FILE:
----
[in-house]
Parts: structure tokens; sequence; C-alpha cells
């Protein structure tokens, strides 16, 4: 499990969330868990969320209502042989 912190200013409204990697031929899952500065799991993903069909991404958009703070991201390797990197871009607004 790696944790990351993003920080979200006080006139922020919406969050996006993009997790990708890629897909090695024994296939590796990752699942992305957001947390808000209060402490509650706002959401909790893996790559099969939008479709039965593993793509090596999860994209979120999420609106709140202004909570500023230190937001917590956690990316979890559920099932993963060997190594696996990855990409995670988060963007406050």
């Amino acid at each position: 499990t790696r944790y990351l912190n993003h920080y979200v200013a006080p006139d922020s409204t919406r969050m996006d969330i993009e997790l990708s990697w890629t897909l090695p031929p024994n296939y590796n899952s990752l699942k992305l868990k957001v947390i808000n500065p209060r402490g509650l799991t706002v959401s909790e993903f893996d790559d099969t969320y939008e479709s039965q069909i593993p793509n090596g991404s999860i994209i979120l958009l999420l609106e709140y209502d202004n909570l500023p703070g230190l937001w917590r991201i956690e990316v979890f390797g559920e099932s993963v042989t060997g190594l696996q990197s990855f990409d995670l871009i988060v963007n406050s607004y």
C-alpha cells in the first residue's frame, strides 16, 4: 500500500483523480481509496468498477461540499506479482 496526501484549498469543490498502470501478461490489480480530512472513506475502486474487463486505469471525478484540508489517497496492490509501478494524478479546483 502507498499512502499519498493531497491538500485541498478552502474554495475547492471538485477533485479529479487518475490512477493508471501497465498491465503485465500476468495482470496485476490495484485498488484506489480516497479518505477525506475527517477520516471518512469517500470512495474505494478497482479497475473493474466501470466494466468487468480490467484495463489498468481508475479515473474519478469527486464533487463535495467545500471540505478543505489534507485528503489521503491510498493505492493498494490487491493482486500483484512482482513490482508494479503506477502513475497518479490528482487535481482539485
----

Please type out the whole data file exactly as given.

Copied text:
[in-house]
Parts: structure tokens; sequence; C-alpha cells
């Protein structure tokens, strides 16, 4: 499990969330868990969320209502042989 912190200013409204990697031929899952500065799991993903069909991404958009703070991201390797990197871009607004 790696944790990351993003920080979200006080006139922020919406969050996006993009997790990708890629897909090695024994296939590796990752699942992305957001947390808000209060402490509650706002959401909790893996790559099969939008479709039965593993793509090596999860994209979120999420609106709140202004909570500023230190937001917590956690990316979890559920099932993963060997190594696996990855990409995670988060963007406050």
């Amino acid at each position: 499990t790696r944790y990351l912190n993003h920080y979200v200013a006080p006139d922020s409204t919406r969050m996006d969330i993009e997790l990708s990697w890629t897909l090695p031929p024994n296939y590796n899952s990752l699942k992305l868990k957001v947390i808000n500065p209060r402490g509650l799991t706002v959401s909790e993903f893996d790559d099969t969320y939008e479709s039965q069909i593993p793509n090596g991404s999860i994209i979120l958009l999420l609106e709140y209502d202004n909570l500023p703070g230190l937001w917590r991201i956690e990316v979890f390797g559920e099932s993963v042989t060997g190594l696996q990197s990855f990409d995670l871009i988060v963007n406050s607004y």
C-alpha cells in the first residue's frame, strides 16, 4: 500500500483523480481509496468498477461540499506479482 496526501484549498469543490498502470501478461490489480480530512472513506475502486474487463486505469471525478484540508489517497496492490509501478494524478479546483 502507498499512502499519498493531497491538500485541498478552502474554495475547492471538485477533485479529479487518475490512477493508471501497465498491465503485465500476468495482470496485476490495484485498488484506489480516497479518505477525506475527517477520516471518512469517500470512495474505494478497482479497475473493474466501470466494466468487468480490467484495463489498468481508475479515473474519478469527486464533487463535495467545500471540505478543505489534507485528503489521503491510498493505492493498494490487491493482486500483484512482482513490482508494479503506477502513475497518479490528482487535481482539485